Pastors support gun ownership with ‘common-sense’ reform

As a former Navy gunner’s mate who has taught people how to safely use firearms, Brannon is a firm believer in the right to legal gun ownership. But he has seen the terror, misery and concern over mass shootings on his parishioners’ faces, he said, and he realizes many won’t speak freely about their feelings in a community where the topic is so politically fraught.

“I’m in full support of people being able to purchase and use firearms for a multitude of purposes, including personal safety,” Brannon said. “What I don’t think is a great idea is for everyone to have access to all firearms under all circumstances and just hope that everybody is trained effectively.”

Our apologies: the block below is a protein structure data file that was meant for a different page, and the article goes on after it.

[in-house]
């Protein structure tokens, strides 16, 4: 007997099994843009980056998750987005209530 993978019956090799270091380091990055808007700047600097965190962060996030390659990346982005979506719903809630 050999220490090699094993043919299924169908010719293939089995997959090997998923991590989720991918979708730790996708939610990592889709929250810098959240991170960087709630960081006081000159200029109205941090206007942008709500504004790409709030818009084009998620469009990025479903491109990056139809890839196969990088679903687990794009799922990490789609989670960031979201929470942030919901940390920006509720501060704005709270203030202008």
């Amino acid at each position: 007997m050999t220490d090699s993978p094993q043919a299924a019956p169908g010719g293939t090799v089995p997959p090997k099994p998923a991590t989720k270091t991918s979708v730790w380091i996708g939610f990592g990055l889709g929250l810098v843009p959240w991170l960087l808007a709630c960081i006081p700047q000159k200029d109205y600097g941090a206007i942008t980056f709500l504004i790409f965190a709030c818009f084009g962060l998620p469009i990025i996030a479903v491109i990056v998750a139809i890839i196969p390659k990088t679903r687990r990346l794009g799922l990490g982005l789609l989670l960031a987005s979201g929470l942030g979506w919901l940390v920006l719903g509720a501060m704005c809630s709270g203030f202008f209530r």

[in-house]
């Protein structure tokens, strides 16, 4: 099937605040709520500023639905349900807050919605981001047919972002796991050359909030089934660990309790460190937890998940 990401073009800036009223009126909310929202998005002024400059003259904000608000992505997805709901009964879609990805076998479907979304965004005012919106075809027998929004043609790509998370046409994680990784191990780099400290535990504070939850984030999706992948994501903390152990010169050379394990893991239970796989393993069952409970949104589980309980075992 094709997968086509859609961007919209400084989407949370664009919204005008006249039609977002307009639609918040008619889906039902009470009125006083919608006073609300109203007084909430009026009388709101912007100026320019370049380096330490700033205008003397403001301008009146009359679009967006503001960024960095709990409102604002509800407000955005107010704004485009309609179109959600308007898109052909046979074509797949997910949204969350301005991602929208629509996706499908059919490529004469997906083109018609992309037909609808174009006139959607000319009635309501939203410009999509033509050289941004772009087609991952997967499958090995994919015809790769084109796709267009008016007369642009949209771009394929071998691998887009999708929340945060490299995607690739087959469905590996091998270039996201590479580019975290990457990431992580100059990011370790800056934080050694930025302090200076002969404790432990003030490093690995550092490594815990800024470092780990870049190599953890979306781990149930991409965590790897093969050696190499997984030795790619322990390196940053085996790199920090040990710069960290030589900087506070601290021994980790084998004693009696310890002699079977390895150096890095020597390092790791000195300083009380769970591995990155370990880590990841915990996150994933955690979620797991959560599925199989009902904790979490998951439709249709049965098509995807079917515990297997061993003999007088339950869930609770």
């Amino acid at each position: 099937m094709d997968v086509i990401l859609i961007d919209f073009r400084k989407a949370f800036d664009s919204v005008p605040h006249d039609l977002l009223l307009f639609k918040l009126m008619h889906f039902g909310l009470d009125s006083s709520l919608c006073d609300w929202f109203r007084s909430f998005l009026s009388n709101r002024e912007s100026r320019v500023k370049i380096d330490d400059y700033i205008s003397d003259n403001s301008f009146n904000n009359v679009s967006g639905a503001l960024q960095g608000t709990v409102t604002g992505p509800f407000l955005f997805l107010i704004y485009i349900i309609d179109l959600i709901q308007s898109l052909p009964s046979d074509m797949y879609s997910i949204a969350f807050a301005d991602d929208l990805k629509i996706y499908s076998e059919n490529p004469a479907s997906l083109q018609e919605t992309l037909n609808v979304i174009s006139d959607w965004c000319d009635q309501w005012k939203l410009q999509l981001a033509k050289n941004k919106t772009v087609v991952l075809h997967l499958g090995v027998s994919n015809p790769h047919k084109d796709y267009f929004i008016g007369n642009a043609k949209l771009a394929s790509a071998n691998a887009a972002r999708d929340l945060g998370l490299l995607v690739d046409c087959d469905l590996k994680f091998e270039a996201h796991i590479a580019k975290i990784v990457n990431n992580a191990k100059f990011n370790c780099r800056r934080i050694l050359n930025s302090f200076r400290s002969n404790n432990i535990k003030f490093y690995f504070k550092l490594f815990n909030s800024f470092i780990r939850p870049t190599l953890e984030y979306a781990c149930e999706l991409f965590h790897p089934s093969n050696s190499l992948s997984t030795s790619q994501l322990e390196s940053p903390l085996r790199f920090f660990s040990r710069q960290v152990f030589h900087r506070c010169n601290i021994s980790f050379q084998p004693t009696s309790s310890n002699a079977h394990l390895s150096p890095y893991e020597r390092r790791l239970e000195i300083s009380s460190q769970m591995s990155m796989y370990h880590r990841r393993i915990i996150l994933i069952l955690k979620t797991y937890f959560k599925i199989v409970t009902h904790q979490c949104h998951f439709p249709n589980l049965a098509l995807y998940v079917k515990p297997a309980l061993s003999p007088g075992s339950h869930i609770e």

The Texas pastors all said their church facilities beefed up armed security in the past few years. But they don’t begrudge lawmakers for bringing faith into the equation.

“We are whole human beings,” Sanders said. “To try to bifurcate my life and have one part focused on policy and another part focused on spirituality is not really possible. But if you’re using ‘thoughts and prayers’ as a way to escape addressing the underlying issues, then you’re treating your faith in a trivial way.”

Jeffress, of Dallas’ First Baptist, said he didn’t mind politicians stepping into the spiritual sphere “as long as they know what they’re talking about. Many politicians are ignorant about what the Bible actually says. God has entrusted government to protect its citizens, and the Bible teaches that God uses human effort to accomplish his will.”